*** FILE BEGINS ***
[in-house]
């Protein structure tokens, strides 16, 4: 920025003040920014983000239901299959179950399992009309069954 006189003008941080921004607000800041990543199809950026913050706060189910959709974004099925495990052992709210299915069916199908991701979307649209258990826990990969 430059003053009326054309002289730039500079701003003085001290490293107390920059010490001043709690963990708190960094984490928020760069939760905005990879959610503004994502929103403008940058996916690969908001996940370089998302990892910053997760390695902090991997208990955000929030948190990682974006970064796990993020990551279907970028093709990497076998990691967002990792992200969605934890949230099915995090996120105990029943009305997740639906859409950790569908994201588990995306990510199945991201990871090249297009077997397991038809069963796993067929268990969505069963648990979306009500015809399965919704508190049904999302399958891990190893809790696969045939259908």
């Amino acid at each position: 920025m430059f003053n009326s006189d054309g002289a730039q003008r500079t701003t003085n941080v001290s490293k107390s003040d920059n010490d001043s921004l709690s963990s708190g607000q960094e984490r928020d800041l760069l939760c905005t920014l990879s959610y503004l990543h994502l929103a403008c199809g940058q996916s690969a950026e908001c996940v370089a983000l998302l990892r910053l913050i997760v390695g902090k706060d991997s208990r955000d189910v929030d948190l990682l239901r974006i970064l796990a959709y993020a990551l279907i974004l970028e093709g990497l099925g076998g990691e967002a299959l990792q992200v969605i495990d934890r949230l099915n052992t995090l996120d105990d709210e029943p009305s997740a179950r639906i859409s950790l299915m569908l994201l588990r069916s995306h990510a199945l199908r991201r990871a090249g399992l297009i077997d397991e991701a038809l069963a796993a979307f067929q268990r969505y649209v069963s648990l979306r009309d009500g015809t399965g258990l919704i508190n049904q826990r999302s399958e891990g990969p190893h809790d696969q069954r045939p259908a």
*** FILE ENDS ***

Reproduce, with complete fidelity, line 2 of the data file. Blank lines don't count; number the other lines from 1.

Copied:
């Protein structure tokens, strides 16, 4: 920025003040920014983000239901299959179950399992009309069954 006189003008941080921004607000800041990543199809950026913050706060189910959709974004099925495990052992709210299915069916199908991701979307649209258990826990990969 430059003053009326054309002289730039500079701003003085001290490293107390920059010490001043709690963990708190960094984490928020760069939760905005990879959610503004994502929103403008940058996916690969908001996940370089998302990892910053997760390695902090991997208990955000929030948190990682974006970064796990993020990551279907970028093709990497076998990691967002990792992200969605934890949230099915995090996120105990029943009305997740639906859409950790569908994201588990995306990510199945991201990871090249297009077997397991038809069963796993067929268990969505069963648990979306009500015809399965919704508190049904999302399958891990190893809790696969045939259908």